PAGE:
Jewel of the day you shimmered and glistened in the stagnant heat of the day. Unlucky for you just one more insect was needed to complete my collection.
Resplendent in black and gold stripes and equipped with strong translucent wings, never before and never again have I seen a dragonfly to match your beauty.
By the time I returned with my poison laced container I secretly hoped you would have flown away and therefore avoid a terrible fate. Instead you remained steadfast at your post, allowing me to close in and steal your freedom.
Holding the container to my chest all I could hear and all I could feel was the frantic beating of wings as you fought against your unnatural prison. I came close, so close, to opening the lid and allowing you to reclaim the air. Shamefully I convinced myself that you had already ingested too much poison and that your release would not necessarily mean your survival. Your beating wings had not yet started to slow and so I carefully lifted a corner of the container and slipped in some more poison hoping that it would speed your journey on.
Your wings beat on and I could picture the panic that you must have been feeling. Unable to bear it anymore and dark with guilt I walked away so I wouldn’t have to hear that sound.
A few moments later when I returned all was quiet; you were no more. I opened the lid and lifted your small lifeless body out of your plastic tomb. You were the perfect specimen, requiring little adjustment to be correctly pinned with my other insects.
I tried to tell myself that it didn’t really matter, as you were only a dragonfly. But you and the sound of your beating wings stayed with me. What had I really learnt from this assignment? Certainly nothing about science. I had learnt that at a critical moment my fear of failure rather than my heart had dictated my behaviour and driven my decision; a sobering realisation.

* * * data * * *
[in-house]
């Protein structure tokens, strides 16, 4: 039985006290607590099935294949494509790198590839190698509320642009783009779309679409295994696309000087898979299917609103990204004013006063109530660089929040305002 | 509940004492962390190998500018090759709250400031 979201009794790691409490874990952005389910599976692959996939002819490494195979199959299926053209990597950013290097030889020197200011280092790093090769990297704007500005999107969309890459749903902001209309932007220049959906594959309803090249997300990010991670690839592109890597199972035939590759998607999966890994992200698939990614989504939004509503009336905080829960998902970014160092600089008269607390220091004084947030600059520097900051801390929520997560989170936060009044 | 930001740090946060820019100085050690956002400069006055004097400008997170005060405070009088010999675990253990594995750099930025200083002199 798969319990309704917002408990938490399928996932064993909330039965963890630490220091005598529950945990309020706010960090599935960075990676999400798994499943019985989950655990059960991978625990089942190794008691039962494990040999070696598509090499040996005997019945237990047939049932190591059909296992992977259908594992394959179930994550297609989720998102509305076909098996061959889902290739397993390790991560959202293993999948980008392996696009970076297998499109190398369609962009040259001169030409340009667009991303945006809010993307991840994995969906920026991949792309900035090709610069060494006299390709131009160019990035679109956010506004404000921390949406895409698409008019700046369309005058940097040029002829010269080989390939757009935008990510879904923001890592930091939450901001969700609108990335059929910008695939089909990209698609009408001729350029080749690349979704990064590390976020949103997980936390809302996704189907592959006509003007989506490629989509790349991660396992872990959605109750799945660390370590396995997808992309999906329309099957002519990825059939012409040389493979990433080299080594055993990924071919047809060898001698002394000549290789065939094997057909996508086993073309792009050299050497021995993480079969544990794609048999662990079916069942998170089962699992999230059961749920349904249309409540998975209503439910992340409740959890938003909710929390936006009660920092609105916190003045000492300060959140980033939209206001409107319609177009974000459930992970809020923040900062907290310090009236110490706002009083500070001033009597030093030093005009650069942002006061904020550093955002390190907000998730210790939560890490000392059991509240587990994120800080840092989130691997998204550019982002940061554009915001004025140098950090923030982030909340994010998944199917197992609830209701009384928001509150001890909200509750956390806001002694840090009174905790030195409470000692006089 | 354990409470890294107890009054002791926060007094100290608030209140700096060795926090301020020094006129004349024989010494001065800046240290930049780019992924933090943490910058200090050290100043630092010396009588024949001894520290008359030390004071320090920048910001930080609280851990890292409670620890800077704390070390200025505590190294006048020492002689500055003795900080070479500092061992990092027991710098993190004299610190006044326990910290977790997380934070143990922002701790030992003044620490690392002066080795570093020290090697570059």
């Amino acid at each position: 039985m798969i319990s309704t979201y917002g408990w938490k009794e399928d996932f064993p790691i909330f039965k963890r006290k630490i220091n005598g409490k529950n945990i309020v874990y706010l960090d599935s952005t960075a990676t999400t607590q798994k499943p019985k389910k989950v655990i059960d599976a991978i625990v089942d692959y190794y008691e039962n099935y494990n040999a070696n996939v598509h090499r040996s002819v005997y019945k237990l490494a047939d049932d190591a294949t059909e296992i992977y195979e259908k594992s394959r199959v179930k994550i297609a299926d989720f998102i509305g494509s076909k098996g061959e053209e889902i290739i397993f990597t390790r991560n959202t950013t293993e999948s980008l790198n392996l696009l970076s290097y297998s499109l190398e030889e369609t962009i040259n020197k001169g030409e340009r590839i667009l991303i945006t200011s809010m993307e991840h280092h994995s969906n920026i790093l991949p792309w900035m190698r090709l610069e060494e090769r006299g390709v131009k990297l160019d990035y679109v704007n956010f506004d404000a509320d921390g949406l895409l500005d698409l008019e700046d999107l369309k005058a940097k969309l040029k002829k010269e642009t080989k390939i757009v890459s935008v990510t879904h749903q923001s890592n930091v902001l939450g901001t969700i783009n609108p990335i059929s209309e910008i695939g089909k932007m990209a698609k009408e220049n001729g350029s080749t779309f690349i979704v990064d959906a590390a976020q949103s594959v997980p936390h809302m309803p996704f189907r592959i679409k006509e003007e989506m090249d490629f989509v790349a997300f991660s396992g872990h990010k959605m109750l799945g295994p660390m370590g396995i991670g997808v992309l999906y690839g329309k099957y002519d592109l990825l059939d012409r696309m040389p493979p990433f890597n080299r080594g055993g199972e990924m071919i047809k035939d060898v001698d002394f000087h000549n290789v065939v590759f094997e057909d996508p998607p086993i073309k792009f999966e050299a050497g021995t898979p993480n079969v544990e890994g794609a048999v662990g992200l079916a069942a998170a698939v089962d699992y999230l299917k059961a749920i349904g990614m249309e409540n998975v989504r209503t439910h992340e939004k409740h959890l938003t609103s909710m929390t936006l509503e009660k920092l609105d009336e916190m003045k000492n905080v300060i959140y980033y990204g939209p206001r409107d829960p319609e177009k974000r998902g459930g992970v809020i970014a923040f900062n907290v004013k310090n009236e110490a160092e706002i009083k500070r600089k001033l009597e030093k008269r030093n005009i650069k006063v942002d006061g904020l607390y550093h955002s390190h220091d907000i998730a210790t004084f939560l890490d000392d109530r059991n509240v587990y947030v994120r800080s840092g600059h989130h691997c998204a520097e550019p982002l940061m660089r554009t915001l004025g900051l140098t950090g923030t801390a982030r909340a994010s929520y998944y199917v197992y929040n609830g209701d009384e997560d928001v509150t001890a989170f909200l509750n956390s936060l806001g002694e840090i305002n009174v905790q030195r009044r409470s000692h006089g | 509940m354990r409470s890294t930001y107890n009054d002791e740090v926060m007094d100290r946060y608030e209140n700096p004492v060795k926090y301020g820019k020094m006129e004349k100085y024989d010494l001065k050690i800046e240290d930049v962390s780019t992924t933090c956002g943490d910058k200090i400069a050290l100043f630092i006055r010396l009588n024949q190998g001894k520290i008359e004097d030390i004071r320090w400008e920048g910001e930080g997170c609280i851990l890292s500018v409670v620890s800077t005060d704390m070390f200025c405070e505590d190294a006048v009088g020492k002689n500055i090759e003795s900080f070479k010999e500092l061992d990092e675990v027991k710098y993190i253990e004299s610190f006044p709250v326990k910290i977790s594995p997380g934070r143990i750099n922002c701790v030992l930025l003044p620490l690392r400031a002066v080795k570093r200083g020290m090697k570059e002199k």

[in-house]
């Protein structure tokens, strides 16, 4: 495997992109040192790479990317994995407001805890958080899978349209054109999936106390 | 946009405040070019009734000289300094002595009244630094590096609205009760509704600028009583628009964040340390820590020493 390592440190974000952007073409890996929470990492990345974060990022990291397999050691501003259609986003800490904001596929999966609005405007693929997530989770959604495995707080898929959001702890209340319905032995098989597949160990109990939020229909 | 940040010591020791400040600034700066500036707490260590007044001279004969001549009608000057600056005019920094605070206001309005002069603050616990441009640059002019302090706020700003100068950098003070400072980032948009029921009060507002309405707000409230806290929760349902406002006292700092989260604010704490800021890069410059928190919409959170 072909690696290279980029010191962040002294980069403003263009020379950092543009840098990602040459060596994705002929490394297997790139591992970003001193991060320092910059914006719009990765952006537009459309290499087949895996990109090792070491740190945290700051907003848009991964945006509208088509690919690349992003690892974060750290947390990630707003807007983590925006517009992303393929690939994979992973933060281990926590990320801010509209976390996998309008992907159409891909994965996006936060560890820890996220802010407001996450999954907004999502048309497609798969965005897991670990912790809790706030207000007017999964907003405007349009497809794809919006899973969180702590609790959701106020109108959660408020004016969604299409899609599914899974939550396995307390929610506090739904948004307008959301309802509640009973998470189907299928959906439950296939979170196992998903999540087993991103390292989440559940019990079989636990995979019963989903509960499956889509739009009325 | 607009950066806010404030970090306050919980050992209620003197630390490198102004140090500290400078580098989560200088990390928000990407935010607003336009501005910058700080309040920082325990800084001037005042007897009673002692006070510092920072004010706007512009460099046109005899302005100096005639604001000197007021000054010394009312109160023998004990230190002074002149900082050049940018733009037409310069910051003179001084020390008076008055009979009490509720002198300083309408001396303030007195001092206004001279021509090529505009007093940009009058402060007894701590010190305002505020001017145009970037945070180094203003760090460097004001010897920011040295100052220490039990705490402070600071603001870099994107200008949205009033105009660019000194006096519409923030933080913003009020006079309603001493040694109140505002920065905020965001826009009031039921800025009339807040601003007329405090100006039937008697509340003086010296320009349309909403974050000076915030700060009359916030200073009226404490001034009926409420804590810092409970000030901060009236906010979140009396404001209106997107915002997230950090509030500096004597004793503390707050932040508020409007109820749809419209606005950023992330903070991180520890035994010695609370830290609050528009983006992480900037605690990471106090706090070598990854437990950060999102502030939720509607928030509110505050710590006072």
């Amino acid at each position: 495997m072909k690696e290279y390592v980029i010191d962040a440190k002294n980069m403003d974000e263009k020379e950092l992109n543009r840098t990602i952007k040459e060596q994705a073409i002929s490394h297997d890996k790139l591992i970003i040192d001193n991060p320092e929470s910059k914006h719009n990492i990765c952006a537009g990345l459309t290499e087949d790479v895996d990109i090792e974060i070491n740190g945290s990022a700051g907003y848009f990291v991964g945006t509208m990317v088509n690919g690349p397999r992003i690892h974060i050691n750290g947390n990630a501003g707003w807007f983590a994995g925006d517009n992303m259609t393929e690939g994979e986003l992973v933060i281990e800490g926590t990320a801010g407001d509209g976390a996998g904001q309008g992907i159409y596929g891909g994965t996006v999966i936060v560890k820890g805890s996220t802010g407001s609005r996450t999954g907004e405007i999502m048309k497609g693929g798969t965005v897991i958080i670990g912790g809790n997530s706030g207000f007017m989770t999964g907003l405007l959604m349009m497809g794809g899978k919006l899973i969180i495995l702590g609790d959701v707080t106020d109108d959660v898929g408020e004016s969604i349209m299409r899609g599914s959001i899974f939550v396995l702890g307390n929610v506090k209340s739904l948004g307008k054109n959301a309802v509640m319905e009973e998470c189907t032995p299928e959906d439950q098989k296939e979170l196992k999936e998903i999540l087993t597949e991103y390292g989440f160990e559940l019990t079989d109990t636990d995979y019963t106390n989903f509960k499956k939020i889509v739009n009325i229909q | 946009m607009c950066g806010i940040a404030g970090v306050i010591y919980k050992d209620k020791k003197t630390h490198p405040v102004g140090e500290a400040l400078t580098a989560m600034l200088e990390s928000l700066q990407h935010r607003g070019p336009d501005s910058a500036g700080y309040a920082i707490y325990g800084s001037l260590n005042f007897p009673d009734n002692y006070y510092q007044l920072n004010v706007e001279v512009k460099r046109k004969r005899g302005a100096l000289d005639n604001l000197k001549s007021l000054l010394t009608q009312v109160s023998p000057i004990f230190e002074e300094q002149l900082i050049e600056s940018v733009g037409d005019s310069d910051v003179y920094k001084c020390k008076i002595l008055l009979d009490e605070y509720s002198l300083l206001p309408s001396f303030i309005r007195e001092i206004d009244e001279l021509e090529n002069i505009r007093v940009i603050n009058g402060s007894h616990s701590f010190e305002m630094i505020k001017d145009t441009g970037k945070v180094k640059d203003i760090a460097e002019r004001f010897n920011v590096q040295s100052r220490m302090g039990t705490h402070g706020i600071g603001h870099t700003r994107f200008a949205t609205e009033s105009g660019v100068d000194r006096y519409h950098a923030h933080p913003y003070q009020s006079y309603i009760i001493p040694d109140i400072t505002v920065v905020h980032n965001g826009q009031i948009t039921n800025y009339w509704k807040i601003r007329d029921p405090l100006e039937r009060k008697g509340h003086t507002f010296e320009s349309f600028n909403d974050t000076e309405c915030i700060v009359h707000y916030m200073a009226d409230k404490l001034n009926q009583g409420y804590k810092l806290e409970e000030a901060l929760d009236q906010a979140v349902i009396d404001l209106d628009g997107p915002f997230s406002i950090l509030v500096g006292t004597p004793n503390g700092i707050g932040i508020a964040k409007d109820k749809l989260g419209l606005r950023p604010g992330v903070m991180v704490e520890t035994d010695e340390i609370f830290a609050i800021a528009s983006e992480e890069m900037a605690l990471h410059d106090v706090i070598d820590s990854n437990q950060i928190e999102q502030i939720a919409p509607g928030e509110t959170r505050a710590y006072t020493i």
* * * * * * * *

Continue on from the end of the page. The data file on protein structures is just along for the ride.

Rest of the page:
Even now some thirteen years later you remain with me still, the ghost of my memories and symbol of my unabated guilt. I search for you at every turn. I look for you in the garden; I look for you in the jewellery that I buy and the decorations that adorn my home. While I can never return your life or undo what I did that day, by surrounding myself with images of you I am confronted with my decision and reminded that there is no such thing as only having one option. The heart and the conscience should always take precedence.
After all was completed and the assignment was returned I was able to grant you your freedom once more, though sadly not your life. I placed you in a tree at the bottom of the pathway where you stay in immortal memory. Once more returned to nature and able to shimmer and glisten in the sunlight.